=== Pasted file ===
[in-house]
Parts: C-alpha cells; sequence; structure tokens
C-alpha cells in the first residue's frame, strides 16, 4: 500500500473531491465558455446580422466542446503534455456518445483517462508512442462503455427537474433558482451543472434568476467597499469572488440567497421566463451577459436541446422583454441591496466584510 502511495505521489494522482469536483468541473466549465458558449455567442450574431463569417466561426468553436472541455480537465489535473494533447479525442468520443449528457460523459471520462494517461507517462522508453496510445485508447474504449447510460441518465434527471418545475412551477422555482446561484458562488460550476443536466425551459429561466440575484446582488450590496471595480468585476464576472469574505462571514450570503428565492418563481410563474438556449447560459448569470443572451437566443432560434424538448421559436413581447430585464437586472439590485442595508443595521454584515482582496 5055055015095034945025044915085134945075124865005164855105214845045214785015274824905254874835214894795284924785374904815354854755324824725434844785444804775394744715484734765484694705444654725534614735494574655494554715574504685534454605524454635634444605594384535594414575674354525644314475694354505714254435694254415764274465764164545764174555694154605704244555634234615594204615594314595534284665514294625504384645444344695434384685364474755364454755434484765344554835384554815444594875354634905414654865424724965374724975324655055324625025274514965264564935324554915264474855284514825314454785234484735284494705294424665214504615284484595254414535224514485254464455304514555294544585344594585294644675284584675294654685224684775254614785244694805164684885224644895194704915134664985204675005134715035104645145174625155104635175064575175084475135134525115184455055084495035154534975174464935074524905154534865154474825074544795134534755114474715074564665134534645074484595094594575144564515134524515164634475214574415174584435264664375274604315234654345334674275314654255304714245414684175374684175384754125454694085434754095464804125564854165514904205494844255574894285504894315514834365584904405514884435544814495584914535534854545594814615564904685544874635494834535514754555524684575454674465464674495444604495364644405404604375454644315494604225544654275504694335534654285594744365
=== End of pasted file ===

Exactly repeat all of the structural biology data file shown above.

[in-house]
Parts: C-alpha cells; sequence; structure tokens
C-alpha cells in the first residue's frame, strides 16, 4: 500500500473531491465558455446580422466542446503534455456518445483517462508512442462503455427537474433558482451543472434568476467597499469572488440567497421566463451577459436541446422583454441591496466584510 502511495505521489494522482469536483468541473466549465458558449455567442450574431463569417466561426468553436472541455480537465489535473494533447479525442468520443449528457460523459471520462494517461507517462522508453496510445485508447474504449447510460441518465434527471418545475412551477422555482446561484458562488460550476443536466425551459429561466440575484446582488450590496471595480468585476464576472469574505462571514450570503428565492418563481410563474438556449447560459448569470443572451437566443432560434424538448421559436413581447430585464437586472439590485442595508443595521454584515482582496 5055055015095034945025044915085134945075124865005164855105214845045214785015274824905254874835214894795284924785374904815354854755324824725434844785444804775394744715484734765484694705444654725534614735494574655494554715574504685534454605524454635634444605594384535594414575674354525644314475694354505714254435694254415764274465764164545764174555694154605704244555634234615594204615594314595534284665514294625504384645444344695434384685364474755364454755434484765344554835384554815444594875354634905414654865424724965374724975324655055324625025274514965264564935324554915264474855284514825314454785234484735284494705294424665214504615284484595254414535224514485254464455304514555294544585344594585294644675284584675294654685224684775254614785244694805164684885224644895194704915134664985204675005134715035104645145174625155104635175064575175084475135134525115184455055084495035154534975174464935074524905154534865154474825074544795134534755114474715074564665134534645074484595094594575144564515134524515164634475214574415174584435264664375274604315234654345334674275314654255304714245414684175374684175384754125454694085434754095464804125564854165514904205494844255574894285504894315514834365584904405514884435544814495584914535534854545594814615564904685544874635494834535514754555524684575454674465464674495444604495364644405404604375454644315494604225544654275504694335534654285594744365